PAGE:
Tuesday, October 22, 2013

Solaris (The Criterion Collection) (1972)

SolarisThis review is for the Criterion Collection DVD edition of the film.

It also compares it with the version released by the Russian Cinema Council (RUSCICO)

Solaris, released as Solyaris in Russia, is among my favorite Russian films, and my favorite film by Andrei Tarkovsky. It is based on the sci-fi novel by Stanislaw Lem. It is been considered a Russian version of 2001 A Space Odyessy. While some consider it to be the polar opposite.

An interesting note is that the Criterion Collection edition was released exacltly one day before the theactrical release of the 2002 remake directed by Steven Soderbergh and starring George Clooney.

It is about a space station orbiting an apparently sentient planet. The planet has the capability of reading the minds of the scientists aboard the space station and created 'doubles' of people from their past. When a psychologist comes aboard to investigate, he is confounded by the recreation of his dead wife.

It is a great film. Although it is slow paced, it has some excelent and unique cinematography. One example is one scene near the begining of the film where it focuses on raindrops landing in a full teacup. The special effects in this film are quite impressive given the time, place, and budget of filming. To top it off the film's score includes a superb rendition of J.S. Bach's Choral Prelude in F Minor, "Ich ruf zu' dir Herr Jesu Christ" BWV 639.

There are some subltle differences betweent he Criterion DVD and the RUSCICO DVD. The most noticable is a 5 minute POV scene of driving through the streets of a city. The scene is in both color and B&W. In the RUSCICO version part of the scene segues from B&W to color. on the Criterion DVD this part is solely in color.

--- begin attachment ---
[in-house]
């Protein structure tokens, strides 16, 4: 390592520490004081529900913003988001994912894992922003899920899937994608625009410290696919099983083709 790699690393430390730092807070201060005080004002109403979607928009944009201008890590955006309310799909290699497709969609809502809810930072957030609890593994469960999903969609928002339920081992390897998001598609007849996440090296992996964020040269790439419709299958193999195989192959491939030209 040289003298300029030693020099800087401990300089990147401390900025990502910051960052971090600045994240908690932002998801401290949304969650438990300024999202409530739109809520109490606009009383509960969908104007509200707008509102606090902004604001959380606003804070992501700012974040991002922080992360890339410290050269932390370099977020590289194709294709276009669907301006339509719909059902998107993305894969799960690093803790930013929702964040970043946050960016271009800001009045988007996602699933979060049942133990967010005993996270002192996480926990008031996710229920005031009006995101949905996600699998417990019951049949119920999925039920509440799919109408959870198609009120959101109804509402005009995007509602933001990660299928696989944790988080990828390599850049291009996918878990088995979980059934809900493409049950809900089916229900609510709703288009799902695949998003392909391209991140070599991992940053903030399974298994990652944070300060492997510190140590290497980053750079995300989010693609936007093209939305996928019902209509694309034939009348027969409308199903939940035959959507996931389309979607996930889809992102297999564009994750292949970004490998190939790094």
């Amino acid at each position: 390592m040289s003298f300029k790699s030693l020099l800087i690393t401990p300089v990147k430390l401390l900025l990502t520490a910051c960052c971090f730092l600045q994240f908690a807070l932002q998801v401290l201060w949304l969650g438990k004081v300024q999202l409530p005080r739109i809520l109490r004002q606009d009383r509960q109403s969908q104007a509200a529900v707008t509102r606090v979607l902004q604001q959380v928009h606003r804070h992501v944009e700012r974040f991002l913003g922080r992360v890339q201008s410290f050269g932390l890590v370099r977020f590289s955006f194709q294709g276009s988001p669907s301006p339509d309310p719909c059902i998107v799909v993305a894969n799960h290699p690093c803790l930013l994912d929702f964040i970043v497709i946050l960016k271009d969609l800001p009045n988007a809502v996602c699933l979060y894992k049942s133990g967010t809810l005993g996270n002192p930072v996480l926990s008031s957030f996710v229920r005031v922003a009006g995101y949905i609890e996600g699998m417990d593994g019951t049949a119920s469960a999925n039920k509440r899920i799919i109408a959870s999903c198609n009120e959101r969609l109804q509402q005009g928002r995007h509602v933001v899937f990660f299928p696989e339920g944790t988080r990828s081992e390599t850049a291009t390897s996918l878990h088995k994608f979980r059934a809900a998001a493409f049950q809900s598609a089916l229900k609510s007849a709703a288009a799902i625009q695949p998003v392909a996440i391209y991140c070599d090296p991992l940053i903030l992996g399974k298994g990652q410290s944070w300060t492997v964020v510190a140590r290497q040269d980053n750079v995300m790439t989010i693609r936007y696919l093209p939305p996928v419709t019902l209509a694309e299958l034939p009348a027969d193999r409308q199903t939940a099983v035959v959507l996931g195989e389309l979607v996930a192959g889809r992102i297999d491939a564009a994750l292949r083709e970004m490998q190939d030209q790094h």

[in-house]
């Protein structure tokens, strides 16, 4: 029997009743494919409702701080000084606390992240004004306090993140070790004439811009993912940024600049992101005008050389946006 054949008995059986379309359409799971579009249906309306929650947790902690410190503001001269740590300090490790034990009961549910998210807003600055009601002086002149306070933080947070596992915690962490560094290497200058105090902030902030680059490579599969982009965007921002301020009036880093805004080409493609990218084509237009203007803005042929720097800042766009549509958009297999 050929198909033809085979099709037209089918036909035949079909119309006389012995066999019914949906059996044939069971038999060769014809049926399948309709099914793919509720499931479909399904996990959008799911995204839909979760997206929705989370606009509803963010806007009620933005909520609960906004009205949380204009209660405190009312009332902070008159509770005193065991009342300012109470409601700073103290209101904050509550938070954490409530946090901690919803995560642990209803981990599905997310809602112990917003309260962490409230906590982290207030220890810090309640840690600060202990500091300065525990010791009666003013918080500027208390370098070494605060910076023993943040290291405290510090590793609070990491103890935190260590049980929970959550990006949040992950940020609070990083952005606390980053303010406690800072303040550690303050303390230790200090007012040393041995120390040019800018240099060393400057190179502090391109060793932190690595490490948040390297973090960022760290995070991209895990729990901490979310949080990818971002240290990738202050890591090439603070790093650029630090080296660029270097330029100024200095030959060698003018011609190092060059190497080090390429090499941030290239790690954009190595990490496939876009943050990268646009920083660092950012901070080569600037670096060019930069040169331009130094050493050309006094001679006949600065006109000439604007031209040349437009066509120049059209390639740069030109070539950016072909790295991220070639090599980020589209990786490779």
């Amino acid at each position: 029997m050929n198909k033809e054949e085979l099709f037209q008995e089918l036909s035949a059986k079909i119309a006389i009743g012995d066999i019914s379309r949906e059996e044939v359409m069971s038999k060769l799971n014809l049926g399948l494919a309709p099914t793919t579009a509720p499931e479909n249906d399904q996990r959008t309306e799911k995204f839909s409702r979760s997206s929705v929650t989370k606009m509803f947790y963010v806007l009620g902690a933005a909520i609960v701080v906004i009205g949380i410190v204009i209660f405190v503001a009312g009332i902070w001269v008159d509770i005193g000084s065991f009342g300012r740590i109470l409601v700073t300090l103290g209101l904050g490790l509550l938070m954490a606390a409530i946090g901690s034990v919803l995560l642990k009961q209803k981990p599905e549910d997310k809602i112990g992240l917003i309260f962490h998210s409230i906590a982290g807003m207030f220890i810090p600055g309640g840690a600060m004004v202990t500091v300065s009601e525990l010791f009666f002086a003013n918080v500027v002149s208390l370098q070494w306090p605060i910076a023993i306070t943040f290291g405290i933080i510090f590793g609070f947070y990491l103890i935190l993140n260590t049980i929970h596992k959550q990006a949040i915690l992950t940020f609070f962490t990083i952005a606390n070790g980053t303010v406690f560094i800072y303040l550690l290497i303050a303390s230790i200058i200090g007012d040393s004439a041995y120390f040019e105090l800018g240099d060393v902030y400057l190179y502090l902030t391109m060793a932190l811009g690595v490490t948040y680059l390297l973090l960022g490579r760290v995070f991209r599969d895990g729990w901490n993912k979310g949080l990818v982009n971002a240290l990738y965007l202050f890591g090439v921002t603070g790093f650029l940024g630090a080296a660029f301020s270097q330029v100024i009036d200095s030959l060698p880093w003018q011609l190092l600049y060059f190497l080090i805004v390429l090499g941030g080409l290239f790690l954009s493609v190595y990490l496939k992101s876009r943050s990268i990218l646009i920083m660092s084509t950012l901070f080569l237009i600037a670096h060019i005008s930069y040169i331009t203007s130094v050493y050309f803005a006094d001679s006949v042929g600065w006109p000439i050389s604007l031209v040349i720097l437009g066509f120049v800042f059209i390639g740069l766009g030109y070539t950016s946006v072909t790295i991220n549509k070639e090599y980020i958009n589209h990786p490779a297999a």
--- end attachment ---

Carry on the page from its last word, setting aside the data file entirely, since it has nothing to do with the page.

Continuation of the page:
The DVD has some excellent special features

Disc one contains the film plus an audio commentary by Vida Johnson and Graham Petrie, who are experts on Andrei Tarkovsky and are co-authors of the book, The Films of Andrei Tarkovsky: A Visual Fugue.

Disc two contains 9 deleted and alternate scenes. There are also interviews with composer, Eduard Artimiev, lead actress Natalya Bondarchuk, (daughter War & Peace director, Sergei Bondarchuk) cinematographer Vadim Yusov, and art director Mikhal Romadin. There is also an excerpt from a Stanislaw Lem documentary.

The RUSCICO DVD is also good and has filmographys of cast & crew, a production photo album, an interview with Andrei Tarkovsky's sister, a biography of Andrei Tarkovsky and Stanislaw Lem, and a biographical film on lead actor Donatis Banionis.

Both versions are worth getting but the Criterion Collection version is far better. This one is a Must buy!

This film is long, poignant, interesting, haunting, dazzling to the eye, and actually quite scary. While watching it late one night, I found myself alone on the first floor of my house, and I must admit, I kept searching the room in fright after every little noise I heard. It's not a horror movie, but it rolls along at a slow, atmospheric, creepy-crawly pace.